Repair

DrevOn-

twe
I

time

Active

ma8ntenance twna

Fault
Iocelization
time

Logistic delay

repair time

Technical
delay

Figure 4 (T/CS 10-13).

Fault
correction
time

Checkout
time

Time diagram.

Edition of February 29, 1988

E
Page 17

T/CS

6.

DESIGN CONCEPTS

6.1.

Redundancy
In an item, the existence of more than one means for performing

6.2.

wherein all means for performing

wherein the alternative

function

are operating

simultaneously.

means for performing

a required

function

are inoperative

until

Fail safe
A designed property

a required

Standby redundancy
That redundancy
needed.

6.4.

function.

Active redundancy
That redundancy

6.3.

a required

10-13

7.

EXPLANATORY

7.1.

Arrangement

of an item which prevents its failures from being critical failures.


TEXT

principles

The selection and arrangement of the terms has been made according
the following are the most important:
1. The performance

(ability) concepts

are chosen to subdivide

to a number of principles,

of which

the subject area into logical sub-areas.

2. Each sub-area (performance) is allocated a set of basic measures (parameters) by which the properties
of that sub-area are described and to which logical additions can be made, when needed.
3. The terms are logically grouped under a common heading.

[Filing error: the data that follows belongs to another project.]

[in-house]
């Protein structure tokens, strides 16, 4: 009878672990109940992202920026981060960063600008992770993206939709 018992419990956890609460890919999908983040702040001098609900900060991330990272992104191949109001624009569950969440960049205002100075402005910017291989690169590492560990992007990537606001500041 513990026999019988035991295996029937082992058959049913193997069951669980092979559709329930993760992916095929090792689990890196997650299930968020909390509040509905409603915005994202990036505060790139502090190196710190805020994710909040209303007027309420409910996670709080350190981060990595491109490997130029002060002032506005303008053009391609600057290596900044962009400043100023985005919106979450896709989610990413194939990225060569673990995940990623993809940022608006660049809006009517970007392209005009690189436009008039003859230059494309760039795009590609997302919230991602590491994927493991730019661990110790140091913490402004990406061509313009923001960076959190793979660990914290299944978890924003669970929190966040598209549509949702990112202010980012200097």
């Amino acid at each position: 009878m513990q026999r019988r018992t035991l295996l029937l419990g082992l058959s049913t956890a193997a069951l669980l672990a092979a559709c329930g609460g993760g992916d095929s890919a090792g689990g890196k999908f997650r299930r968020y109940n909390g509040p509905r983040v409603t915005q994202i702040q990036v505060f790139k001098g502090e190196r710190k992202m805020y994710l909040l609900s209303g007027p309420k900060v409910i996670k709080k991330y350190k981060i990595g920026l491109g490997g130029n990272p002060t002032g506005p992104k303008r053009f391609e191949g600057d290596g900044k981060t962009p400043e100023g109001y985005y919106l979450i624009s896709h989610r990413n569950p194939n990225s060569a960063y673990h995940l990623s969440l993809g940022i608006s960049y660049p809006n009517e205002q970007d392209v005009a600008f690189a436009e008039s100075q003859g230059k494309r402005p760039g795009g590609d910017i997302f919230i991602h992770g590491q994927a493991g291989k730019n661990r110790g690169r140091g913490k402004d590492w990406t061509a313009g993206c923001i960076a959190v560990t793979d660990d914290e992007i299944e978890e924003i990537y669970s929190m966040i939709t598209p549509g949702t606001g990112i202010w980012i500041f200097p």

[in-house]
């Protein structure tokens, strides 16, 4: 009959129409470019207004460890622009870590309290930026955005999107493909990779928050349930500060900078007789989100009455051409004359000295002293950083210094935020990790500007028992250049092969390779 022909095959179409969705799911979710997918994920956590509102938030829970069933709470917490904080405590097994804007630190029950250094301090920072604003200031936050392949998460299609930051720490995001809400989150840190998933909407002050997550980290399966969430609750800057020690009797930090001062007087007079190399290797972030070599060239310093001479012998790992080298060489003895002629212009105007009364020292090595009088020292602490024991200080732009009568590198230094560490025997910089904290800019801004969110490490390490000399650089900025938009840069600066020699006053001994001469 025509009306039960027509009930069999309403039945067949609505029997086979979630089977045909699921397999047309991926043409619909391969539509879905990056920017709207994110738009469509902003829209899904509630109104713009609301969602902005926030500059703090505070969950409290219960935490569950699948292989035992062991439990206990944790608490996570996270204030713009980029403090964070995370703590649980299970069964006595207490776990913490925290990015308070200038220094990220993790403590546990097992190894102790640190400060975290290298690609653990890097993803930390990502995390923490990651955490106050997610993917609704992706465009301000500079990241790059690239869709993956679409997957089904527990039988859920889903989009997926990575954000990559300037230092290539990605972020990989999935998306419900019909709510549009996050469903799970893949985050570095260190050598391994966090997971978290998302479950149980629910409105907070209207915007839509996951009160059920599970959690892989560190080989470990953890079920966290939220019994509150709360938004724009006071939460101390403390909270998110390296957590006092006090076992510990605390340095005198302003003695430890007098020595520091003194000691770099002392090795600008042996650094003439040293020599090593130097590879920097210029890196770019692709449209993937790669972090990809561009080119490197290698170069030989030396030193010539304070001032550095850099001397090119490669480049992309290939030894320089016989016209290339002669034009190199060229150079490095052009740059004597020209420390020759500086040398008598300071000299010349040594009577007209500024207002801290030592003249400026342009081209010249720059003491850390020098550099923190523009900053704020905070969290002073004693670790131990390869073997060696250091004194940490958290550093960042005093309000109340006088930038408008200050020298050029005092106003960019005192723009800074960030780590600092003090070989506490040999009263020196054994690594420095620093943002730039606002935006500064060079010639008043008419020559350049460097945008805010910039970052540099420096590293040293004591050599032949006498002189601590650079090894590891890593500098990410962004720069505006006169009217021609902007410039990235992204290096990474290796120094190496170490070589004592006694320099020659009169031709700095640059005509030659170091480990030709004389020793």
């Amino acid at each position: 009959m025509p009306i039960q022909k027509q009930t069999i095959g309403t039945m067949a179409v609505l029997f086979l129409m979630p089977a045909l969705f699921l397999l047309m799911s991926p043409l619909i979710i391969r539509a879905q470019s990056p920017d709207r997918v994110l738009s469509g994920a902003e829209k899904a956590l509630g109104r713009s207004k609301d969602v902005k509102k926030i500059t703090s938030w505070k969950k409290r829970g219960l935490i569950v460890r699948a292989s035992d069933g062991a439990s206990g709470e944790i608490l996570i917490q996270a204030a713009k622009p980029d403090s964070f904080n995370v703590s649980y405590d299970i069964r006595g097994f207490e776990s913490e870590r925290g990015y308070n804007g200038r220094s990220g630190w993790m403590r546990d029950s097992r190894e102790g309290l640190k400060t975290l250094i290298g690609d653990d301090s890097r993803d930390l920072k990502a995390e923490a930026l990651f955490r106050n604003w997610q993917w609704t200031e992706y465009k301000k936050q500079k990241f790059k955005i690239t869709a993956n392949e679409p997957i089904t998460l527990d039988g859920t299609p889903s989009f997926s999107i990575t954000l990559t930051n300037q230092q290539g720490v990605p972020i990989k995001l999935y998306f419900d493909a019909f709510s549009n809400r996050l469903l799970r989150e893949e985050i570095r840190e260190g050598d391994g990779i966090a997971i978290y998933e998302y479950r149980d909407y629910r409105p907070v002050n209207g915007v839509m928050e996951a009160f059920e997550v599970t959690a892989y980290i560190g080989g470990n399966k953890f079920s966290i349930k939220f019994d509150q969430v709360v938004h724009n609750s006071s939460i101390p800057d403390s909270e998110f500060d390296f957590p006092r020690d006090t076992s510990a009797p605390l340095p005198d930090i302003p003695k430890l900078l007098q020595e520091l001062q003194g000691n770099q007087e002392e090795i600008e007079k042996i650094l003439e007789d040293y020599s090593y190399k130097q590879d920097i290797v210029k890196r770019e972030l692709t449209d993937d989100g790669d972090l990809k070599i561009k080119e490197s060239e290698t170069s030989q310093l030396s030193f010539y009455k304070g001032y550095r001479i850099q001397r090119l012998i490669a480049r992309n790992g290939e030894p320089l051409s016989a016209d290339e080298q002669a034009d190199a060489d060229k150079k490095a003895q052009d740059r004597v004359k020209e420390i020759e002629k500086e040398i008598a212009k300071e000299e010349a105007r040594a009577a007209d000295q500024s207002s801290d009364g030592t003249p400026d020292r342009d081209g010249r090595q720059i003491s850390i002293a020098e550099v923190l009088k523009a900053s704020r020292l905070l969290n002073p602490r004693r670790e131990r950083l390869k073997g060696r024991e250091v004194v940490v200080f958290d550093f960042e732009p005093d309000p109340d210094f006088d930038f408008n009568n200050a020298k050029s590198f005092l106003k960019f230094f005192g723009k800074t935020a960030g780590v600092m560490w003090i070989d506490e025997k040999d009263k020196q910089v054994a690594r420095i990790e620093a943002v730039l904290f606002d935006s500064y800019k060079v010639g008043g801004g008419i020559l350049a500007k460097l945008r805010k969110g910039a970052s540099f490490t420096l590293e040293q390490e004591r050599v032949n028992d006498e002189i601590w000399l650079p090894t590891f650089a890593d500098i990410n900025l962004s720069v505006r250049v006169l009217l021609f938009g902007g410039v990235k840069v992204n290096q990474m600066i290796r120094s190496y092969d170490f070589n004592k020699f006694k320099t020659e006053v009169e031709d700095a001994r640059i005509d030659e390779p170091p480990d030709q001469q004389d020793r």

4. Each term has only one meaning (except in a few cases).
7.2.

Failure terms
The word failure denotes either the termination of the ability of an item to perform a required function or,
in combination with the term state, the state or condition of an item which has failed. For some of the failure
terms included in the list, an abbreviation has been used and the term state has been excluded, where it was
appropriate
to do so. In practical applications,
it may be necessary to add the term state to avoid
misunderstanding.
A failure term applies only to the item under consideration. Thus a complete failure of
a particular sub-item may imply only a partial failure of the item in which it is used.
REFERENCE

[1]

CCITT Recommendation
G. 106. Terms and definitions related to quality of service, availability and reliability.
Red Book, ITU, Malaga-Torremolinos
1984.

Edition of February 29, 1988